Final Customer Purchasing from the Product Producer

Acquire Steps: Acquire steps include all activities the customer completes preceding the use or the consumption of the product. These steps include the customer's efforts needed for evaluation and acquisition of the product.

Resources: Reduce resources required for the use of the product

Time – Reduce the time the customer must spend with the product

B. Improve wait times in the process

Reduce wait times in the process
Speed the process

Exploit different time urgencies in process and customers

No. Year SIC Note
1 2002 2711 Months in the planning, RedEye aims to go after young urban commuters with shorter, USA Today-style stories that don't continue on an inside page. Every Wednesday, the paper will feature a 20-page pull-out from a Metromix, the Tribune's popular entertainment, and restaurant listings Web site.
2 2000 3571 Dell Computer's direct-sales model squashed an archaic, costly system that placed middlemen between PC makers and customer. PC distributors automated and speeded up their inventory cycle-cutting warehouse time to 5 weeks this year instead of 12 in 1997-but they still couldn't keep up with Dell's 6-day average. Not when shelved PCs lose 1% of their retail value every week.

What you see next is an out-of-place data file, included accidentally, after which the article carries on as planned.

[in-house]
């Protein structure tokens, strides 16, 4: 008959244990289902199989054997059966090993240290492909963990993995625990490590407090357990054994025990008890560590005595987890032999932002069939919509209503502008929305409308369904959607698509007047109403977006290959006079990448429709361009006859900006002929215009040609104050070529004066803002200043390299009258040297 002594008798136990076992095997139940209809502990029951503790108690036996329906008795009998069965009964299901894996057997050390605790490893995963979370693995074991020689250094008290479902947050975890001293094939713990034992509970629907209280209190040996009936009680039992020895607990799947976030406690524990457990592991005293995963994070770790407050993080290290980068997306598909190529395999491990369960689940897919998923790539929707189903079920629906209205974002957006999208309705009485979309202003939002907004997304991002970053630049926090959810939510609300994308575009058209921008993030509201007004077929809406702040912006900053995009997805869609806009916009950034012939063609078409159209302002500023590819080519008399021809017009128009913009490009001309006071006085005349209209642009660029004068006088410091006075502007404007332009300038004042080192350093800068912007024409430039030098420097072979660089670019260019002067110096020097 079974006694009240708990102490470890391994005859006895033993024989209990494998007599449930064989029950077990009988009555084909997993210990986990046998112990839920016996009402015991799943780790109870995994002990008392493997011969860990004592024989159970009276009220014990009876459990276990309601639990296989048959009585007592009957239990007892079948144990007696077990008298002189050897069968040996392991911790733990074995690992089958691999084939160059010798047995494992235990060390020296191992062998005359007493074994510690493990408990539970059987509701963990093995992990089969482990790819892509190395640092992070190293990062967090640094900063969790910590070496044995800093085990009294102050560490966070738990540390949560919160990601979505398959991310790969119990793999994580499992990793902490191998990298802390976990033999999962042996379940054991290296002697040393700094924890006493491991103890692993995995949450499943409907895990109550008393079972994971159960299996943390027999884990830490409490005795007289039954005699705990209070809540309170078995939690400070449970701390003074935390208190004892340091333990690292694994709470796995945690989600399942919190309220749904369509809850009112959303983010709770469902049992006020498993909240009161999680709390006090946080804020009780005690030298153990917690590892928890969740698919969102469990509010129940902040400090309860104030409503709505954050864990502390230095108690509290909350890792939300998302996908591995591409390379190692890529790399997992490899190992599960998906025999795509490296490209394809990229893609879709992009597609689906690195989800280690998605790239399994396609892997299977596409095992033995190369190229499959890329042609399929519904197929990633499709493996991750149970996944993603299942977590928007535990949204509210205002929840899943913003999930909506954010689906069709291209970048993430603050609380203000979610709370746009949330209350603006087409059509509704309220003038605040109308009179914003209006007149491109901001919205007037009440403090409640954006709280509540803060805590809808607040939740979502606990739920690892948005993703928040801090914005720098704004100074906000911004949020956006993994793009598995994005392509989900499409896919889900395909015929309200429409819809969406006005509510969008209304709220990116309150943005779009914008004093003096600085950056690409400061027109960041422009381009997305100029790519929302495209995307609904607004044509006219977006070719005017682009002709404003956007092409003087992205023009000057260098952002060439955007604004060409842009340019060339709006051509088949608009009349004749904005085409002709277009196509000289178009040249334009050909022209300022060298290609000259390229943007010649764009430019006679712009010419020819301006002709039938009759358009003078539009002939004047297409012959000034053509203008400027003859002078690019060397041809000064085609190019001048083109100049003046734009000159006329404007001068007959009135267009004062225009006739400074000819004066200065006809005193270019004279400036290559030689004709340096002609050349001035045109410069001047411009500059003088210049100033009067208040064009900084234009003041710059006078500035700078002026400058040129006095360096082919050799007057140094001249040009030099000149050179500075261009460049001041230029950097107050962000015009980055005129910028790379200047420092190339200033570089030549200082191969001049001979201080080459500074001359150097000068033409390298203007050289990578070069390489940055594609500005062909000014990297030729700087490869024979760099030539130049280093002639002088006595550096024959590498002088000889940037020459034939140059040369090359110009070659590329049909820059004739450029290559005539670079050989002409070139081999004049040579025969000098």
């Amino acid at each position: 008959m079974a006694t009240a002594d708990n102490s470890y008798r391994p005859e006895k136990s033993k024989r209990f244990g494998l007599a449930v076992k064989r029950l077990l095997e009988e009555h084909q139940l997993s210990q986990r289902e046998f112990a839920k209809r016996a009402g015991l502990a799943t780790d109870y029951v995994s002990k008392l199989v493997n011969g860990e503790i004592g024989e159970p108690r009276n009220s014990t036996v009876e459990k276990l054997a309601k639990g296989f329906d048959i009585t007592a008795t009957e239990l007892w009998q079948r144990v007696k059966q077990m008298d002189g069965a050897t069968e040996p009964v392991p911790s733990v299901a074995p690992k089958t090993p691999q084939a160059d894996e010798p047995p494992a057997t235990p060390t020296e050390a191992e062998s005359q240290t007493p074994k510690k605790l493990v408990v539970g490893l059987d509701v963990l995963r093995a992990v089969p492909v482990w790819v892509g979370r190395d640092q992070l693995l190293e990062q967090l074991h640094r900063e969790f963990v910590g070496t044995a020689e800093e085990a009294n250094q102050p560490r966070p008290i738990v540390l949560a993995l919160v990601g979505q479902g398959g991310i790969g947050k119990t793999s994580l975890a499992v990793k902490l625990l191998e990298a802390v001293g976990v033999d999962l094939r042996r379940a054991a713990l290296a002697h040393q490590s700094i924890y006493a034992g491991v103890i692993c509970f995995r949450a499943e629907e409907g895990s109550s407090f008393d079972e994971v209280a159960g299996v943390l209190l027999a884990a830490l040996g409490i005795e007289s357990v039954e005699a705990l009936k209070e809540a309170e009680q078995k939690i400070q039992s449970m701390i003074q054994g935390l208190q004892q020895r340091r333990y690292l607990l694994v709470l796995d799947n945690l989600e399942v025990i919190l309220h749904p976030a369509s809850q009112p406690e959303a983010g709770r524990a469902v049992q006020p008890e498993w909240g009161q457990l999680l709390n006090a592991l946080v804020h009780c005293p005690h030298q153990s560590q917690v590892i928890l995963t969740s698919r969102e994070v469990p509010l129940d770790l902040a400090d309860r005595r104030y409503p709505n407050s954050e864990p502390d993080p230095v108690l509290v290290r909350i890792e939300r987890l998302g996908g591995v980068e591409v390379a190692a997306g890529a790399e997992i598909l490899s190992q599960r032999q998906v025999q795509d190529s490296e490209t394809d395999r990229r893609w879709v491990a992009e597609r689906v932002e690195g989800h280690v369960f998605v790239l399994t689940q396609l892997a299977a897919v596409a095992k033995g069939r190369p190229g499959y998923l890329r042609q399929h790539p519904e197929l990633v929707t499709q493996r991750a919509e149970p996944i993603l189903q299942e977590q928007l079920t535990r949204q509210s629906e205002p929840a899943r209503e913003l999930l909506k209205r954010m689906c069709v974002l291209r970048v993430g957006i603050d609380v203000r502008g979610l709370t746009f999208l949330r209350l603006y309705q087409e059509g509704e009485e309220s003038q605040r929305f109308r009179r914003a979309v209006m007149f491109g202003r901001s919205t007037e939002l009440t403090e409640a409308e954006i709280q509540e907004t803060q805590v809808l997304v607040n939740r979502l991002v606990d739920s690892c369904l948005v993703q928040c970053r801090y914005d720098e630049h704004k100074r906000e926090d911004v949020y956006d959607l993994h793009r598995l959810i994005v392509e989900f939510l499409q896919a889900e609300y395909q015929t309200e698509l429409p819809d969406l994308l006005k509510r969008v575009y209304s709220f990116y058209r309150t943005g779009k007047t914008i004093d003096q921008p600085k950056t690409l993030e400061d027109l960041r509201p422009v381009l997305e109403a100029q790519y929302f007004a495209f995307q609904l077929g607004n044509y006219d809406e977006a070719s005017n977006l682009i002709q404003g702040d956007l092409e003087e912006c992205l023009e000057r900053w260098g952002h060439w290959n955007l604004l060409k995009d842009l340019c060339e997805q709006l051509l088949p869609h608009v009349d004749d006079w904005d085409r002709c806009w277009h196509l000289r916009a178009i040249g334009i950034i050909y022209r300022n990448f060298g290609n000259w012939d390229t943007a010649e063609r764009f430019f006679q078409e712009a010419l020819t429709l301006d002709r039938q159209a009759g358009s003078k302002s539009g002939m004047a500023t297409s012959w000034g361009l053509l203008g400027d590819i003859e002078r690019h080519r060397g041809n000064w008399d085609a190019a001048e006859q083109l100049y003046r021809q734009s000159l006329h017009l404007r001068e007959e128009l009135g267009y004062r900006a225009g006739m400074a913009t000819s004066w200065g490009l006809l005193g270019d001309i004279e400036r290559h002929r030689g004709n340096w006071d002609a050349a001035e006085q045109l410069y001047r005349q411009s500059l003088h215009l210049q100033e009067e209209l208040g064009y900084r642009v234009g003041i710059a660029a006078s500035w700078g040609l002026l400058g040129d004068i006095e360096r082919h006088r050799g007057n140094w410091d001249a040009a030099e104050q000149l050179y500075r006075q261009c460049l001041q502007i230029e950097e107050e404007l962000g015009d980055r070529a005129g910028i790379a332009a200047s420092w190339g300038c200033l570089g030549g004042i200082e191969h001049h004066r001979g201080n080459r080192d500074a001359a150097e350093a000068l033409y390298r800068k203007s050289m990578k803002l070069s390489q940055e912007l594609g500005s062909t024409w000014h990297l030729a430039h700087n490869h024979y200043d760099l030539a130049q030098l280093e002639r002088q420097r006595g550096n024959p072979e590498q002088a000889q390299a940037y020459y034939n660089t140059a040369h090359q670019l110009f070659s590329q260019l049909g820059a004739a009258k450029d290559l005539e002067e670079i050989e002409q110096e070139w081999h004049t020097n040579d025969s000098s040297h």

3 2002 3711 To save development time at Toyota, engineers began skipping the usual step of making a clay model. Instead, they made a computer graphic of the gist, complete with a short sequence showing the car cruising down a virtual road. Production started 18 months after the bosses approved the design, one of Toyota's fastest developments ever, and about seven months quicker than European or U.S. manufacturers. A reduction in development time to 18 months from 25 months would shave between 19% and 20% from development costs.
4 2004 4522 Pogo, a proposed air taxi service, will not be cheap. A 300-mile trip will cost $6.50 a mile or roughly $2000 one way. That gets you four passenger seats which comes to $500 for one person. Chartering an 11 seat plane runs $10 to $12 a mile. Pogo's target customer is a middle manager, age 30 to 50 who earns in excess of $150,000 and flies eight to ten times a year.

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